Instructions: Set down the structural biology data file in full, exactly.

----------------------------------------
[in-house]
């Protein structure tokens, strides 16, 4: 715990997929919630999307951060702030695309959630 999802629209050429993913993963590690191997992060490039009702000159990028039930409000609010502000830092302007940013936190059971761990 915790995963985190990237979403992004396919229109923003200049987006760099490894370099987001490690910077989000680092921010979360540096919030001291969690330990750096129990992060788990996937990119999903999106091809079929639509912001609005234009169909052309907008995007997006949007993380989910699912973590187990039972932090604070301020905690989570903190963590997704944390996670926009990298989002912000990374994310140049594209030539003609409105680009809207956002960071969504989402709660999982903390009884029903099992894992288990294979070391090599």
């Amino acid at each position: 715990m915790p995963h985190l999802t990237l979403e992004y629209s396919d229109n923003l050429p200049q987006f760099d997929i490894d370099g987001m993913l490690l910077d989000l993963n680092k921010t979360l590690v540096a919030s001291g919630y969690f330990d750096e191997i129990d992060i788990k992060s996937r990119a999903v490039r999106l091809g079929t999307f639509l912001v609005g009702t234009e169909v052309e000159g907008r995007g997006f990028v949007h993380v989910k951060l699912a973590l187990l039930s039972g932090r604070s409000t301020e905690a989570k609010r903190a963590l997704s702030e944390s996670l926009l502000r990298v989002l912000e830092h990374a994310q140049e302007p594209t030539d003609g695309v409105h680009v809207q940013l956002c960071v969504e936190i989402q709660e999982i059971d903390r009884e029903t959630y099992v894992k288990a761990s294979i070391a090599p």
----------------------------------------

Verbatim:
[in-house]
């Protein structure tokens, strides 16, 4: 715990997929919630999307951060702030695309959630 999802629209050429993913993963590690191997992060490039009702000159990028039930409000609010502000830092302007940013936190059971761990 915790995963985190990237979403992004396919229109923003200049987006760099490894370099987001490690910077989000680092921010979360540096919030001291969690330990750096129990992060788990996937990119999903999106091809079929639509912001609005234009169909052309907008995007997006949007993380989910699912973590187990039972932090604070301020905690989570903190963590997704944390996670926009990298989002912000990374994310140049594209030539003609409105680009809207956002960071969504989402709660999982903390009884029903099992894992288990294979070391090599």
């Amino acid at each position: 715990m915790p995963h985190l999802t990237l979403e992004y629209s396919d229109n923003l050429p200049q987006f760099d997929i490894d370099g987001m993913l490690l910077d989000l993963n680092k921010t979360l590690v540096a919030s001291g919630y969690f330990d750096e191997i129990d992060i788990k992060s996937r990119a999903v490039r999106l091809g079929t999307f639509l912001v609005g009702t234009e169909v052309e000159g907008r995007g997006f990028v949007h993380v989910k951060l699912a973590l187990l039930s039972g932090r604070s409000t301020e905690a989570k609010r903190a963590l997704s702030e944390s996670l926009l502000r990298v989002l912000e830092h990374a994310q140049e302007p594209t030539d003609g695309v409105h680009v809207q940013l956002c960071v969504e936190i989402q709660e999982i059971d903390r009884e029903t959630y099992v894992k288990a761990s294979i070391a090599p």